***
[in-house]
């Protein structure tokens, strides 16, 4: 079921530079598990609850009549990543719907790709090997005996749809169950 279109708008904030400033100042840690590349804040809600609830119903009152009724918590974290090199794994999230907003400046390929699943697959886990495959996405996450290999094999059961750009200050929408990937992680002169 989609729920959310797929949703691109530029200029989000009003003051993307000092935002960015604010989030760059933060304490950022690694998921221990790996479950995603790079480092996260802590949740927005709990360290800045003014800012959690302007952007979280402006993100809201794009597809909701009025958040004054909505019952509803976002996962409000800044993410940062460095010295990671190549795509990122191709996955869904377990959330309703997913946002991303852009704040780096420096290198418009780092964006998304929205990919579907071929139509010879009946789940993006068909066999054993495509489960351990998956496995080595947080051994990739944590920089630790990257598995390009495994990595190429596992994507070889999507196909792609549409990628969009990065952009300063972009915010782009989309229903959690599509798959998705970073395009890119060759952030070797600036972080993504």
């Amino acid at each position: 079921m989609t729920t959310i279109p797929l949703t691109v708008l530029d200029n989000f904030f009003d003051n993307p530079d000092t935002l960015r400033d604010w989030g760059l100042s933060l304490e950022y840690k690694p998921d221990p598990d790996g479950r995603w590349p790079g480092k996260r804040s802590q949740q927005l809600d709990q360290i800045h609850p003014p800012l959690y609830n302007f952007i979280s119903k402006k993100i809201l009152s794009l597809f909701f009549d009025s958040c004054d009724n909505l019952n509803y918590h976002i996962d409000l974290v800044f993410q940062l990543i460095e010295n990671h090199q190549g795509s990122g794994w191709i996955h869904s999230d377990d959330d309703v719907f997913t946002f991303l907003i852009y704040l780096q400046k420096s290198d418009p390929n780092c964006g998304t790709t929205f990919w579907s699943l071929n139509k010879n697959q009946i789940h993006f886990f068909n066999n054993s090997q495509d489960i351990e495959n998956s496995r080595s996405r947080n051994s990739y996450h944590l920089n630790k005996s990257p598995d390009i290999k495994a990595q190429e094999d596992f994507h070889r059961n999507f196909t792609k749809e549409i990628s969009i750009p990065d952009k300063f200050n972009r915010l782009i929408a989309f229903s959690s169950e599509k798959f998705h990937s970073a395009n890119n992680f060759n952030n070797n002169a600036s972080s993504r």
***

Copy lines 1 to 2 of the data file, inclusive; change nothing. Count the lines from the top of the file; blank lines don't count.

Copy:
[in-house]
């Protein structure tokens, strides 16, 4: 079921530079598990609850009549990543719907790709090997005996749809169950 279109708008904030400033100042840690590349804040809600609830119903009152009724918590974290090199794994999230907003400046390929699943697959886990495959996405996450290999094999059961750009200050929408990937992680002169 989609729920959310797929949703691109530029200029989000009003003051993307000092935002960015604010989030760059933060304490950022690694998921221990790996479950995603790079480092996260802590949740927005709990360290800045003014800012959690302007952007979280402006993100809201794009597809909701009025958040004054909505019952509803976002996962409000800044993410940062460095010295990671190549795509990122191709996955869904377990959330309703997913946002991303852009704040780096420096290198418009780092964006998304929205990919579907071929139509010879009946789940993006068909066999054993495509489960351990998956496995080595947080051994990739944590920089630790990257598995390009495994990595190429596992994507070889999507196909792609549409990628969009990065952009300063972009915010782009989309229903959690599509798959998705970073395009890119060759952030070797600036972080993504």